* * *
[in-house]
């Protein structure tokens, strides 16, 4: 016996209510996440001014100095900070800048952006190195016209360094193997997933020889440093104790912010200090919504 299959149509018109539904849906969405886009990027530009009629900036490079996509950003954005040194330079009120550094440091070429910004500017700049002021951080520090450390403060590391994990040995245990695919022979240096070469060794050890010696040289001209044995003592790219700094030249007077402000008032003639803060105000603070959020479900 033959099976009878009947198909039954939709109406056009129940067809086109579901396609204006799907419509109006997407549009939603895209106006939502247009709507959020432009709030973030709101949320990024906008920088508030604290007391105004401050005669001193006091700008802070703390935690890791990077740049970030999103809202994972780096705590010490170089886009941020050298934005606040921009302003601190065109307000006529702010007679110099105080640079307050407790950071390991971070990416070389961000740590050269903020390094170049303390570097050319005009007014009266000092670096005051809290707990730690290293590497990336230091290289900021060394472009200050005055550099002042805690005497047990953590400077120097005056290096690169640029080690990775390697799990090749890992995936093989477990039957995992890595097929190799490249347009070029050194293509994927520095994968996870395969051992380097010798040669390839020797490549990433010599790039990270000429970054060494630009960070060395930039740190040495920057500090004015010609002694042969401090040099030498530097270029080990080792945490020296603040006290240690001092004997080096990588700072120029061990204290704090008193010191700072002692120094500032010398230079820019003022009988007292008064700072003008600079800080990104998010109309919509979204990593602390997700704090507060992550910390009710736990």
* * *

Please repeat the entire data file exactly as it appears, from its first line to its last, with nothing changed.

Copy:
[in-house]
């Protein structure tokens, strides 16, 4: 016996209510996440001014100095900070800048952006190195016209360094193997997933020889440093104790912010200090919504 299959149509018109539904849906969405886009990027530009009629900036490079996509950003954005040194330079009120550094440091070429910004500017700049002021951080520090450390403060590391994990040995245990695919022979240096070469060794050890010696040289001209044995003592790219700094030249007077402000008032003639803060105000603070959020479900 033959099976009878009947198909039954939709109406056009129940067809086109579901396609204006799907419509109006997407549009939603895209106006939502247009709507959020432009709030973030709101949320990024906008920088508030604290007391105004401050005669001193006091700008802070703390935690890791990077740049970030999103809202994972780096705590010490170089886009941020050298934005606040921009302003601190065109307000006529702010007679110099105080640079307050407790950071390991971070990416070389961000740590050269903020390094170049303390570097050319005009007014009266000092670096005051809290707990730690290293590497990336230091290289900021060394472009200050005055550099002042805690005497047990953590400077120097005056290096690169640029080690990775390697799990090749890992995936093989477990039957995992890595097929190799490249347009070029050194293509994927520095994968996870395969051992380097010798040669390839020797490549990433010599790039990270000429970054060494630009960070060395930039740190040495920057500090004015010609002694042969401090040099030498530097270029080990080792945490020296603040006290240690001092004997080096990588700072120029061990204290704090008193010191700072002692120094500032010398230079820019003022009988007292008064700072003008600079800080990104998010109309919509979204990593602390997700704090507060992550910390009710736990």